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Roman Coins of the Adoptive Emperors

Antoninus Pius and Marcus Aurelius, 139 A.D.

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In 139, Marcus Aurelius was betrothed to Antoninus Pius' daughter Faustina the Younger and was made Caesar. In 140, Antoninus Pius and Marcus Aurelius Caesar were the two Roman Consuls. This was the third consulship for Antoninus Pius and the first consulship for Marcus Aurelius. The reverse legend indicates that Marcus had already been selected for his first consulship but that it had not yet begun - dating the coin to December 139 A.D.
RS84670. Silver denarius, RIC III 411b (S); RSC II p. 190, 4; BMCRE IV 126; Strack III 65, SRCV II 4522, Choice VF, toned, superb portrait of young Marcus, some scratches, edge cracks, weight 3.006 g, maximum diameter 17.9 mm, die axis 180o, Rome mint, 27 Oct - 31 Dec 139 A.D.; obverse ANTONINVS AVG PIVS P P, laureate and bearded head of Antoninus Pius right; reverse AVRELIVS CAES AVG PII F COS DES, young beardless head of Marcus Aurelius Caesar left; scarce; $400.00 (€356.00)


Marcus Aurelius, 7 March 161 - 17 March 180 A.D.

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In 143, municipal doctors were designated across the Roman Empire.
SH85481. Silver denarius, RIC III 424a, RSC II 451, BMCRE IV (A. Pius) 277, SRCV II 4786, Choice gVF, well centered and struck, attractive rose toning, die wear, strong flow lines, edge splits, weight 3.099 g, maximum diameter 18.8 mm, die axis 0o, Rome mint, as caesar, 140 - 144 A.D.; obverse AVRELIVS CAESAR AVG PII F COS, bare head right; reverse PIETAS AVG (to the piety of the Emperor), implements of the augurate and pontificate: secespita (knife), aspergillum (sprinkler), ewer (jug), lituus (augural staff), and simpulum (ladle); $400.00 (€356.00)


Marcus Aurelius, 7 March 161 - 17 March 180 A.D., Cyrene, Cyrenaica

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RPC Online, volume IV, the latest reference, identifies the mint for this type as Cyrene, a correction from Caesarea, Cappadocia.
RP85472. Bronze provincial sestertius, RPC Online IV temp 6846; Sydenham Caesarea 339 (Caesarea); BMC Galatia p. 68, 183 (Caesarea); SNG Cop 245 var. (drapery, Caesarea), aF, well centered, dark patina, scratches, earthen encrustations, weight 20.661 g, maximum diameter 29.6 mm, die axis 0o, Cyrene mint, 170 - 171 A.D.; obverse AVTOK KAIC M AYPHA - ANWNEINOC CEB, laureate head right; reverse ∆HMAPXIK - EZOYC K∆ (tribunicia potestate 24), bearded and horned head of Zeus Ammon right; very rare; $145.00 (€129.05)


Marcus Aurelius, 7 March 161 - 17 March 180 A.D., Magnesia ad Sipylum, Lydia

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Magnesia ad Sipylum was a city of Lydia, situated about 65 km northeast of Smyrna (now Izmir) on the river Hermus (now Gediz) at the foot of Spil Mount. Nowadays this is the location of Manisa in Turkey. It became a city of importance under the Roman dominion and, though nearly destroyed by an earthquake in the reign of Tiberius, was restored by that emperor and flourished through the Roman Empire.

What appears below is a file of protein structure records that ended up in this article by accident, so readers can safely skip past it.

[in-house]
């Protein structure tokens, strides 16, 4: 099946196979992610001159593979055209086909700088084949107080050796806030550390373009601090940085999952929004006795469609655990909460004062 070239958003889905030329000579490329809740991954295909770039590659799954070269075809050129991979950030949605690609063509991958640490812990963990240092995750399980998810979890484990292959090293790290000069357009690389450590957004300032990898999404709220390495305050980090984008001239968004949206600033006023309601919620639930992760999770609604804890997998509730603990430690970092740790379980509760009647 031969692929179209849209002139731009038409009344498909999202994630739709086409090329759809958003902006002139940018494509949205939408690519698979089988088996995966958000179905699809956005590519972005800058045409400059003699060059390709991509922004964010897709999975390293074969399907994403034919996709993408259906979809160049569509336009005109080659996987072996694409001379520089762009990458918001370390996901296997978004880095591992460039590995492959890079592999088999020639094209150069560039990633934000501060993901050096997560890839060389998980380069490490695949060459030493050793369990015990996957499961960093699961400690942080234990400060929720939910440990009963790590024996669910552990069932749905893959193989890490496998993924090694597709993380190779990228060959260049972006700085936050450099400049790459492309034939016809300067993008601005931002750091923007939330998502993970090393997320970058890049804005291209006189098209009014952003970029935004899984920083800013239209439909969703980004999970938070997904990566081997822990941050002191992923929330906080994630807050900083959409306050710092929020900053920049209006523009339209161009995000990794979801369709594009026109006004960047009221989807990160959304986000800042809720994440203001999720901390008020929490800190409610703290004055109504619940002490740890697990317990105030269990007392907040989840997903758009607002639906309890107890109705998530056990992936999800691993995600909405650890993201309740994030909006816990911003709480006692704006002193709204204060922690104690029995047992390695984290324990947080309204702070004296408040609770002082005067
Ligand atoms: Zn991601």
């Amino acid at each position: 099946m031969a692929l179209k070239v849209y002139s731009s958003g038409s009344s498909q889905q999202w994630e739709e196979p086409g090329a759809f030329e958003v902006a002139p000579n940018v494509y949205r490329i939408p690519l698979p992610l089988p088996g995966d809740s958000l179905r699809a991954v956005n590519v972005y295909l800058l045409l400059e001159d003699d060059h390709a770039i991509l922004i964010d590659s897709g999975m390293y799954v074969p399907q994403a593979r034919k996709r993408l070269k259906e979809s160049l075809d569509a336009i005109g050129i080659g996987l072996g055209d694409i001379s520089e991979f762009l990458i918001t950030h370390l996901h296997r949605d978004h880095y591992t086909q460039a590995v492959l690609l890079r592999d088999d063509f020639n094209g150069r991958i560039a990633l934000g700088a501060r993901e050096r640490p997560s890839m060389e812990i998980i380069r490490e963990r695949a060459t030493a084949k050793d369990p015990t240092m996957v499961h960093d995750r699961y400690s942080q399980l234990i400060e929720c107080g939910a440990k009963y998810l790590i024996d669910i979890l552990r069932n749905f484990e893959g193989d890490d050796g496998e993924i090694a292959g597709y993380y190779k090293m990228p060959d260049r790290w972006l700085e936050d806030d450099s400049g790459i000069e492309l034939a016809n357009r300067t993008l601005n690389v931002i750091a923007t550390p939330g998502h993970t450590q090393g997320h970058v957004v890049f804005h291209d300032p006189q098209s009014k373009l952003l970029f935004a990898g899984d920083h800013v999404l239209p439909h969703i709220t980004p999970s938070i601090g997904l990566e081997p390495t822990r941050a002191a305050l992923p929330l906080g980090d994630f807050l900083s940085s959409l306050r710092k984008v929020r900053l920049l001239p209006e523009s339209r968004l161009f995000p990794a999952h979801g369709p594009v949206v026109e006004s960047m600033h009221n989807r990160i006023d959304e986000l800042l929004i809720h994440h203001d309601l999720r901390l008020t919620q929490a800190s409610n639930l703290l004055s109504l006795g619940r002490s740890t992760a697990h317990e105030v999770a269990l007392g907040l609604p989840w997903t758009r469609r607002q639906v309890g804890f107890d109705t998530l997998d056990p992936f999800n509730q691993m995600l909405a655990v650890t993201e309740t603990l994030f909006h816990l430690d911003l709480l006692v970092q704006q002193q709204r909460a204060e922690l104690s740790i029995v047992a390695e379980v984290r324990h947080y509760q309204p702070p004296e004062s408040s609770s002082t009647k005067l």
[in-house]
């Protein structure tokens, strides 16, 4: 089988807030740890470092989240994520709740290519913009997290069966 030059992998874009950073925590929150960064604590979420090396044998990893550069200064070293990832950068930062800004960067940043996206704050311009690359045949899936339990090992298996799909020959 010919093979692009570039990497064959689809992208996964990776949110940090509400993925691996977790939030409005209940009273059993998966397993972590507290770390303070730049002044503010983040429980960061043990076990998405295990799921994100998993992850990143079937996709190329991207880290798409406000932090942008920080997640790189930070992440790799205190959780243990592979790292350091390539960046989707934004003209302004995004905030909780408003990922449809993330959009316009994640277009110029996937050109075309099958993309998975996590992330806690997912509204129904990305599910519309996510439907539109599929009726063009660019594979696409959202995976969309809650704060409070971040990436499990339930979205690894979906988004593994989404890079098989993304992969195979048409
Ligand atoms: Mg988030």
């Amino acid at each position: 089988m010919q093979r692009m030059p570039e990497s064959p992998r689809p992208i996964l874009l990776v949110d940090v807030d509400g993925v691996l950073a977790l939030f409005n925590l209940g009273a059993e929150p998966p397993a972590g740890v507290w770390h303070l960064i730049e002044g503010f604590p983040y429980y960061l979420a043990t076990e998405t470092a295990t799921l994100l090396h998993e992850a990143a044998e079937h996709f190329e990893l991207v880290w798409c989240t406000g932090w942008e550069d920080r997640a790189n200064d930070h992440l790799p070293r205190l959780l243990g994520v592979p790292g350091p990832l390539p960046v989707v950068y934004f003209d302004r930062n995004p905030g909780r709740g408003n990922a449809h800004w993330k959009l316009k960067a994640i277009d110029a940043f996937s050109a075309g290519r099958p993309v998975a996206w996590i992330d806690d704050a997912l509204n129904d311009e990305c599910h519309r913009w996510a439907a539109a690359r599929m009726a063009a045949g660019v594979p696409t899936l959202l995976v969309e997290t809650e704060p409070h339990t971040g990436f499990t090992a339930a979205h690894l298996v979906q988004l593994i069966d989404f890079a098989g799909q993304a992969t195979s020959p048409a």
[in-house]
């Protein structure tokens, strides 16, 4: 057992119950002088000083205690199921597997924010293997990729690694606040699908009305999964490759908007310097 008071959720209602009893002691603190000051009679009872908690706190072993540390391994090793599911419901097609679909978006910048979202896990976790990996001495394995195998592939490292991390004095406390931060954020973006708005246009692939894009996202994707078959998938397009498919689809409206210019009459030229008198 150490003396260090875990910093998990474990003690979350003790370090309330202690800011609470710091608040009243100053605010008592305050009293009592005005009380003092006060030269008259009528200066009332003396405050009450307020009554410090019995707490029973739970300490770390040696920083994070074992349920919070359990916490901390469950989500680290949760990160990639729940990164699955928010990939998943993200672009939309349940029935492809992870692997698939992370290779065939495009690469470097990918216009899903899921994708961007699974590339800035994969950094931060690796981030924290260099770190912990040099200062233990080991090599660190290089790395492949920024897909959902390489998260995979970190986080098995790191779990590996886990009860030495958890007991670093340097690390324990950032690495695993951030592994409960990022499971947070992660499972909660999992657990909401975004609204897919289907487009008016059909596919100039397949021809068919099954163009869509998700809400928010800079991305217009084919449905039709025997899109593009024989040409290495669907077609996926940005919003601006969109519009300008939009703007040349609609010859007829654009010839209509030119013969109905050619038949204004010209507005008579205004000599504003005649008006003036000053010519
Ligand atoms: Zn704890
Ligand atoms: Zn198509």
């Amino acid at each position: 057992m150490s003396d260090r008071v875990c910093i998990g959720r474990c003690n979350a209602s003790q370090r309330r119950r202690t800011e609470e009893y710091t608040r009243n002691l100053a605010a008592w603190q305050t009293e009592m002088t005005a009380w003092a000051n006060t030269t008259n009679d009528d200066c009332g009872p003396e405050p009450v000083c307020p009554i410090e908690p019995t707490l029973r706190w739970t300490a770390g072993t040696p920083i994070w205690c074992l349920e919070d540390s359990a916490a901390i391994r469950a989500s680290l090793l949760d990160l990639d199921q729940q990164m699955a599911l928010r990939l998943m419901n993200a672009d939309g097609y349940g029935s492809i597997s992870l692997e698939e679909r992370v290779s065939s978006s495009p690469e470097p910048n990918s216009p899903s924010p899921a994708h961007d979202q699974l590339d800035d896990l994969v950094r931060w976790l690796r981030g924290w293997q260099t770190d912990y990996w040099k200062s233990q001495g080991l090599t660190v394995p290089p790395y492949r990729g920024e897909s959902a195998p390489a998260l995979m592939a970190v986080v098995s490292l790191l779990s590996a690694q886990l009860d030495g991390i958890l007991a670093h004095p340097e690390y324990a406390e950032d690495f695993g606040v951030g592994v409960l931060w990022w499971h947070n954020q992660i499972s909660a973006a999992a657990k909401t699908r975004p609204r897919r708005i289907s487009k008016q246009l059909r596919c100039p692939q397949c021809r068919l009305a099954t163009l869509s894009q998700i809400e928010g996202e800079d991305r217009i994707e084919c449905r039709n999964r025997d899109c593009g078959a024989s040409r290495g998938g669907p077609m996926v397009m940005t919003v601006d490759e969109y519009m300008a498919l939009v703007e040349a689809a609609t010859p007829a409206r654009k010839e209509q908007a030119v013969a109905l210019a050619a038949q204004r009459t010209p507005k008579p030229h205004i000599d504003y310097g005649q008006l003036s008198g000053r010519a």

Ploutos the personification of wealth is the son of Eirene, goddess of peace.
GB85348. Bronze AE 15, RPC Online VI 1330 (13 spec.); BMC Lydia p. 147, 59; SNG Cop 262; SNG Mun 268; SNG Leypold 1040; Waddington 5082; Mionnet IV 406; SNGvA -; SNG Tub -, VF, porous, die break obverse lower left, weight 2.788 g, maximum diameter 15.1 mm, die axis 180o, Magnesia ad Sipylum (Manisa, Turkey) mint, as caesar, c. 140 A.D.; obverse KAI AYPHΛIOC, bare-headed, draped bust right, slight beard; reverse MAΓNHTΩN XIΠYΛOY, child (Ploutos) standing left, clad in short chiton, which he raises in front above his waist with both hands, he carries fruit in its folds; $120.00 (€106.80)


Hadrian, 11 August 117 - 10 July 138 A.D.

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Fortuna Redux, one of the many aspects of Fortuna, was in charge of bringing people home safely, primarily from wars - redux means "coming back" or "returning." She may be one of the later aspects of Fortuna, as the earliest mention of her is on an altar dedicated by the Senate in 19 B.C. for the safe return of Emperor Augustus. This type refers to Hadrian's return to Rome from his second tour of the provinces in about 132 A.D. It may have been struck before his return to appeal for her protection or after to thank her.
RS84673. Silver denarius, RSC II 789e corr. (789d listed twice in error), BMCRE III 655 var. (draped), RIC II 248 var. (Fortuna leans on rudder), SRCV II 3495 var. (same), gVF, excellent portrait, tight flan, reverse slightly off center, reverse die wear, porous, edge cracks, weight 2.976 g, maximum diameter 18.2 mm, die axis 180o, Rome mint, 134 - 138 A.D.; obverse HADRIANVS AVG COS III P P, bare head right; reverse FORTVNAE REDVCI, Hadrian on left, standing right, togate, scroll in left hand, clasping right hands with Fortuna, goddess standing left, cornucopia in her left hand; rare variety; $270.00 (€240.30)